What to look out for
A member of the plover family, the dotterel breed in the uplands. Unusually females are more brightly coloured than the males and it is the males who rear the chicks. Upper parts are predominantly grey in adult birds, the breast is a rich chestnut, while the large white “eyebrow” is distinctive. The horizontal white chest “halter” is distinctive, throughout the year. Has a brief undulating piping call. Not to be confused with the similar shaped golden and grey plovers.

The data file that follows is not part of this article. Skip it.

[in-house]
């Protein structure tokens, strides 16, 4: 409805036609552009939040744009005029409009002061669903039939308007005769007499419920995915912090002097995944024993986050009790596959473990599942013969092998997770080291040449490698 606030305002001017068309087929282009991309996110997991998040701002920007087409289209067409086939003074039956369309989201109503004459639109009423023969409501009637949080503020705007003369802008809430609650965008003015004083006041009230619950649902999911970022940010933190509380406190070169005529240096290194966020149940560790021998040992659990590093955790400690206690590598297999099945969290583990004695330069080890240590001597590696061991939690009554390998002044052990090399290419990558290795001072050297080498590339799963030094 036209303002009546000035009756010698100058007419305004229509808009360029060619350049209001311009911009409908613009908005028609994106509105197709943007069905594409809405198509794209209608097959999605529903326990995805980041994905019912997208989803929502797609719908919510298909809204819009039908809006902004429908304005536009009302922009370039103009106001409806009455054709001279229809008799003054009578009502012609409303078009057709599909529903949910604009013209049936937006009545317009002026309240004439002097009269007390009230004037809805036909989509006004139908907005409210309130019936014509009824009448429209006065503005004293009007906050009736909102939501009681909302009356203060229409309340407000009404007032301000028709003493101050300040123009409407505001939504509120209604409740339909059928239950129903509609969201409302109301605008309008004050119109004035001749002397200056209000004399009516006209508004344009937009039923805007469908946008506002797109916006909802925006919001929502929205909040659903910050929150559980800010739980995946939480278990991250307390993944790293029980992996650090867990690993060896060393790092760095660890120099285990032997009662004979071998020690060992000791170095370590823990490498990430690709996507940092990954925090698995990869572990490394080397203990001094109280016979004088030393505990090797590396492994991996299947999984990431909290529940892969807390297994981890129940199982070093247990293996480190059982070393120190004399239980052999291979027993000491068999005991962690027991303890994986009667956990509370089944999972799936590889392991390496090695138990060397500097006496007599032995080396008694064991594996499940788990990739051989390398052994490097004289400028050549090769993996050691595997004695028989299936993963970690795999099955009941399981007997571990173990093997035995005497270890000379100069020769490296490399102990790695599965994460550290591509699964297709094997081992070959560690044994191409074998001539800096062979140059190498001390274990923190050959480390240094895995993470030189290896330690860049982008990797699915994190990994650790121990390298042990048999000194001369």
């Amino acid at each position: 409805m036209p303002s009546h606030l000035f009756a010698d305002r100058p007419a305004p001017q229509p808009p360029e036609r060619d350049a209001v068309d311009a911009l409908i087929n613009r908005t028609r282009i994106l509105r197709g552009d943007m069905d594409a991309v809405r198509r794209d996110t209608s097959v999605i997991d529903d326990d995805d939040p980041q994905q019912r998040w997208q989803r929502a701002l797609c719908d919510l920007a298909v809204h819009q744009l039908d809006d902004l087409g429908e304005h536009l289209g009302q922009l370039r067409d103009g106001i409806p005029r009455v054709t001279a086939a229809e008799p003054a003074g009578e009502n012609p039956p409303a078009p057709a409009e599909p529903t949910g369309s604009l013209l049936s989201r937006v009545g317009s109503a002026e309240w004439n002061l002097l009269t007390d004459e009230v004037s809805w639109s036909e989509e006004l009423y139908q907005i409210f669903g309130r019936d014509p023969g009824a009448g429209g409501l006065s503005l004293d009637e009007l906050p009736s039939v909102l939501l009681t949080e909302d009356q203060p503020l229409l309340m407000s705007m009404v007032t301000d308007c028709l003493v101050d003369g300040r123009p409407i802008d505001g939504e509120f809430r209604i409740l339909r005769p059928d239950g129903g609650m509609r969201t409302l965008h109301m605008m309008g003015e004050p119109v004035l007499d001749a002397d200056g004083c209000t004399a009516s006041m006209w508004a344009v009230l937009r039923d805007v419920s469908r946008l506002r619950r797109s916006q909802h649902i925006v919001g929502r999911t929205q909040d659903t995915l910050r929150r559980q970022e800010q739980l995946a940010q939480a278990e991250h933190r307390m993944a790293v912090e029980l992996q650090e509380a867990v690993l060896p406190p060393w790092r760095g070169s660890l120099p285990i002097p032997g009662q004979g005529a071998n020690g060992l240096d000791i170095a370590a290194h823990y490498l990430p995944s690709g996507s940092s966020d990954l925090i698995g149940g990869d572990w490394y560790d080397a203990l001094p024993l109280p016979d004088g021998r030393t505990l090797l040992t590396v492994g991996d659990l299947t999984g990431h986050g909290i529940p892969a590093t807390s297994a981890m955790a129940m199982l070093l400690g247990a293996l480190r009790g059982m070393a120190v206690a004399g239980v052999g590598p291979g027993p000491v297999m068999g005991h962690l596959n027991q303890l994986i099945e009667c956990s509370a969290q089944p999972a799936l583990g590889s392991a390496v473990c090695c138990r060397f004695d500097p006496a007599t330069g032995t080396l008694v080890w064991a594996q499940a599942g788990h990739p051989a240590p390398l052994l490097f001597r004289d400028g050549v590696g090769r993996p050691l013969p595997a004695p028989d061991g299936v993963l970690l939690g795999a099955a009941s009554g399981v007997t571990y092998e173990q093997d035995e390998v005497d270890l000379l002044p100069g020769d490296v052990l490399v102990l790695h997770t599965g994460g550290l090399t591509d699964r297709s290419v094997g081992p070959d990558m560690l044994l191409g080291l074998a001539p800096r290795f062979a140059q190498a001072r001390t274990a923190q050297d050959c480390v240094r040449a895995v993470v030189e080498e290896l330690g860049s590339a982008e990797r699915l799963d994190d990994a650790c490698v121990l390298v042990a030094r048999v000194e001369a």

In summer this bird breeds on the high plateaus in the Highlands and is seen in spring and autumn passage in Fife and East Lothian on pastureland or stubble and in new growing crops.
This bird is confined to a specific habitat and is vulnerable to disturbance by hill walkers. Dogs should be kept under close control when on high tops during spring and summer.
Studies indicate that, after they have laid their first clutch of eggs and have left the male to rear them, females will seek and pair up with other males to produce subsequent clutches. This increases their own productivity which is quite an unusual strategy for a female bird in this climate.